Student groups attempt to expand at regional campuses

Kyle Nelson

Upstart groups face challenges

Student organizations at the Kent State Stark Campus are growing, but they still face unique challenges the main campus does not face.

Trying to organize students at a campus that is composed of only commuter students has proven to be tricky. Erin Hollenbaugh, faculty co-adviser for the group Communication Society, experiences these challenges first hand.

“It really is a difficult thing for student organizations,” Hollenbaugh said. “We have to catch students while they’re on campus and try to schedule things at varied times to match with their schedules. It’s a hurdle that residential campuses don’t necessarily face.”

Advertising for the different organizations on campus is a main component of membership.

“We started advertising with more traditional measures like posters, and that didn’t get much buzz,” Hollenbaugh said. “To be honest, the most successful tool has been word of mouth.”

There are a total of 23 student organizations at the Stark campus, with a few more in the pipeline. The guidelines for a student organization prevent an overload of organizations; however, the parameters are not insurmountable.

“We require the students to have at least five members and a full-time faculty or staff adviser,” said student activities coordinator Kristi Yerian. “They have to meet with the Student Government Allocations Committee to present their ideas and constitution.”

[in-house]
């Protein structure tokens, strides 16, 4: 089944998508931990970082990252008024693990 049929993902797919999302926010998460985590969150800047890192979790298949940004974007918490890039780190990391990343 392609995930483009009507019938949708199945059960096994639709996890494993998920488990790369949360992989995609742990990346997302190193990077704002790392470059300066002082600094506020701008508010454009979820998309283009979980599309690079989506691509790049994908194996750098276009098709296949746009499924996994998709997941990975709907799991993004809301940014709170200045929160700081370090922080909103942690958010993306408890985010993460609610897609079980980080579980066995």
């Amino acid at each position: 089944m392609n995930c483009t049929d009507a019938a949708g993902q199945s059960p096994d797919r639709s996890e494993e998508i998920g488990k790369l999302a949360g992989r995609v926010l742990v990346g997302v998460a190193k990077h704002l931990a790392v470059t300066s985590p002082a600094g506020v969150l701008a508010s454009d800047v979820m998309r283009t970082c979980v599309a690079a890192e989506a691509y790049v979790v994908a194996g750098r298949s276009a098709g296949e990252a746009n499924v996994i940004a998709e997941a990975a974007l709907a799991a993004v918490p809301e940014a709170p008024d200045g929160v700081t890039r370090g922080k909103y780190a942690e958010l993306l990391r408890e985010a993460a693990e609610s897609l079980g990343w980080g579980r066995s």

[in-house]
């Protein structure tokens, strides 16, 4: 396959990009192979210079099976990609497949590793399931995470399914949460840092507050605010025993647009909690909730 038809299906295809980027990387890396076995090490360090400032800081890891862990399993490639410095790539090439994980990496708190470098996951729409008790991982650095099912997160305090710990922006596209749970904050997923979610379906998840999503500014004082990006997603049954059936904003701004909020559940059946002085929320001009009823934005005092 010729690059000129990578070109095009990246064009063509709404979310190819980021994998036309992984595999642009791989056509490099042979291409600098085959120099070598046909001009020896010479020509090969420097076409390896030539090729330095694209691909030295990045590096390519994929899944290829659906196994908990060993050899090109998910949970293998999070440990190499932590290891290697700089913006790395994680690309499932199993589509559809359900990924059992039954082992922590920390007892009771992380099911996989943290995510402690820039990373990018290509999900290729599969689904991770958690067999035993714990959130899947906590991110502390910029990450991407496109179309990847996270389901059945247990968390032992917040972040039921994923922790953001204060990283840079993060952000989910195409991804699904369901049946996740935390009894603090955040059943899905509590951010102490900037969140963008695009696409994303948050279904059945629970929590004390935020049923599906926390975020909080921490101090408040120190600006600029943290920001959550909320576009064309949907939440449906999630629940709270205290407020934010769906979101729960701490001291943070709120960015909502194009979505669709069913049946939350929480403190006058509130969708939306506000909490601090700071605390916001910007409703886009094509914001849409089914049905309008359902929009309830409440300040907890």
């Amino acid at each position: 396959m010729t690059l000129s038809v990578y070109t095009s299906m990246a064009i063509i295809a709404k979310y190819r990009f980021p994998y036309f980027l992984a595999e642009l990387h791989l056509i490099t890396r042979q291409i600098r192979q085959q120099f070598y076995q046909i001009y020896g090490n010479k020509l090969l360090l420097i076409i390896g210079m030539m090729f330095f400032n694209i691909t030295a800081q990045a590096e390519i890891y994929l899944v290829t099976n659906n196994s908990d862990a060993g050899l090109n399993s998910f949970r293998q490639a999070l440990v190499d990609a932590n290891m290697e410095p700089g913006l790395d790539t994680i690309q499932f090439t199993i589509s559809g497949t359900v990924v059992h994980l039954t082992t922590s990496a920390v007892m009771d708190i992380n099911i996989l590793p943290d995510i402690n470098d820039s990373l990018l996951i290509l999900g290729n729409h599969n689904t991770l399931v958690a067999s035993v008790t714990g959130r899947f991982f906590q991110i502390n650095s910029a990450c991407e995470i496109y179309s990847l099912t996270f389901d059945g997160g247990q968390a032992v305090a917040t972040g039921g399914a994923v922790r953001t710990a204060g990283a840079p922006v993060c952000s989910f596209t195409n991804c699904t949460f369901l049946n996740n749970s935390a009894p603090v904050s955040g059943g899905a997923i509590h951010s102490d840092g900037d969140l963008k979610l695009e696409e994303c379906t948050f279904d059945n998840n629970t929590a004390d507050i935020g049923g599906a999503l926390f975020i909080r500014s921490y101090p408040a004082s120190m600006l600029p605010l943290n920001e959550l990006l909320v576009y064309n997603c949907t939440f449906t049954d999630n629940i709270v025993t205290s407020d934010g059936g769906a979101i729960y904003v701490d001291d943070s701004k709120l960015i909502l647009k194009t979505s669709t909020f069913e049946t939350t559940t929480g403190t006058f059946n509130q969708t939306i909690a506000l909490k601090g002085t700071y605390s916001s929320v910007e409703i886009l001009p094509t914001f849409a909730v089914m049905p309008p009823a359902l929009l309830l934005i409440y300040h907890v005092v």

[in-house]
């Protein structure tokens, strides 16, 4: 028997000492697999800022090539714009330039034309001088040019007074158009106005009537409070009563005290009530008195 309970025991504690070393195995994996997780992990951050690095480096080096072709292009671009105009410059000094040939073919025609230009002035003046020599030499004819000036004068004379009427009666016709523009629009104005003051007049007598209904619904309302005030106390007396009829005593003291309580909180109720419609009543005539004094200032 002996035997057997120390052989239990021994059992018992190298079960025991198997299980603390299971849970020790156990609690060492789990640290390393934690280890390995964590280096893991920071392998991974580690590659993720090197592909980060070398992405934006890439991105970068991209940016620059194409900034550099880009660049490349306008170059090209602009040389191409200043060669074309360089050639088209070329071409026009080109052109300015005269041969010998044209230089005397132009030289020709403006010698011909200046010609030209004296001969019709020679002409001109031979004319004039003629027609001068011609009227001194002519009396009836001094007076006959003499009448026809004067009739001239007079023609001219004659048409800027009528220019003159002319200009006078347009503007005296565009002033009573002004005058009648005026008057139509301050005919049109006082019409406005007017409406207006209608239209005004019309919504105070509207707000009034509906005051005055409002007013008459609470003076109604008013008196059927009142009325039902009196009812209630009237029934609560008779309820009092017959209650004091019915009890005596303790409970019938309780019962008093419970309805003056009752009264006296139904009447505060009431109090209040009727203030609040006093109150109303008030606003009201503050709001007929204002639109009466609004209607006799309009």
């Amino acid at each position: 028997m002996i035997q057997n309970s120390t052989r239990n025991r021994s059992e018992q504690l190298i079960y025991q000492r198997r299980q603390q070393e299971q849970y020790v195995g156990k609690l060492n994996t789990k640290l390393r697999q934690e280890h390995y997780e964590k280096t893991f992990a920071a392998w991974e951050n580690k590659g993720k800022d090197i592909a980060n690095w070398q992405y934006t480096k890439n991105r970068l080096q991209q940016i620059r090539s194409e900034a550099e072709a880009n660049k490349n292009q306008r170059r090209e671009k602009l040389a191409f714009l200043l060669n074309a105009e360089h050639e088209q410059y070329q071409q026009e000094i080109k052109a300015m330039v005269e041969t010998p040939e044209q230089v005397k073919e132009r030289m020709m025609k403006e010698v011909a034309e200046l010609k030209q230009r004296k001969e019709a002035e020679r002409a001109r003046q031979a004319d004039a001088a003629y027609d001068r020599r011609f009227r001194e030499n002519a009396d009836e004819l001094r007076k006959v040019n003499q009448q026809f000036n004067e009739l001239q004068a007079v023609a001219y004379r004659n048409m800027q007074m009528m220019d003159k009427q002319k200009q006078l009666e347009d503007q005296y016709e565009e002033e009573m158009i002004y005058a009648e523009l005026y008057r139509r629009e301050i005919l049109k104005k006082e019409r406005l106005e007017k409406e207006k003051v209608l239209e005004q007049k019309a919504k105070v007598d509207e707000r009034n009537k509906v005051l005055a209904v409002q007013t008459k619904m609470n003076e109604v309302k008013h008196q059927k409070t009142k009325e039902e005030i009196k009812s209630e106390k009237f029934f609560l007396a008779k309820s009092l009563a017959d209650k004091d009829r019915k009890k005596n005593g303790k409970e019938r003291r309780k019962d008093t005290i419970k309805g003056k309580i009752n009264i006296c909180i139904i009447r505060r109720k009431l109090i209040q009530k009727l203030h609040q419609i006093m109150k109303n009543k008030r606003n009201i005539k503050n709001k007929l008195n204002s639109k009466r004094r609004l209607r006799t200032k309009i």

Despite the presented challenges, the organizations give and do a lot around the Stark campus. Ashley Meinke, sophomore applied communications major and secretary for the Communication Society, is involved in helping get the word out to students about what they do.

“We’re involved in a lot of great things right now,” Meinke said. “Soles for Souls is our big one where we’re collecting shoes for needy people. We did a letters for active soldiers program, where students made letters and cards for soldiers over the holidays. It really got everyone involved.

“We’re right now focusing on Earth Day and our bulletin board. Our board will be up for two weeks. There are several bulletin boards on each floor of Main Hall and we’re taking one over. It’s to let people know who we are since we’re a newer campus organization.”

All the advertisements have helped the Communication Society increase its membership over the past year, even though many of the members do not go to every single meeting.

“Events are more attended than meetings,” Hollenbaugh said. “On the actual list, there are 35-ish students. In terms of people we see on a regular basis, it’s more like 15.”

Student organizations have taken a giant leap in Yerian’s tenure, and she has been happy with its resurgence.

“There are so many positive aspects that it’s hard to name just one,” Yerian said. “We’ve created a student government in the last three years. This is the first time we’ve had a student government in about 15 years or so.

“It’s been great seeing student life grow,” she added. “There are always students coming in that want to do different things and have different ideas.”

With the growth of student life comes the uneasiness from students resistant to change.

“It definitely takes awhile for students to get used to having different things they can do on campus,” Yerian said. “I can see a difference in participation in student life even from when I started here.”

Contact regional campus reporter Kyle Nelson at [email protected].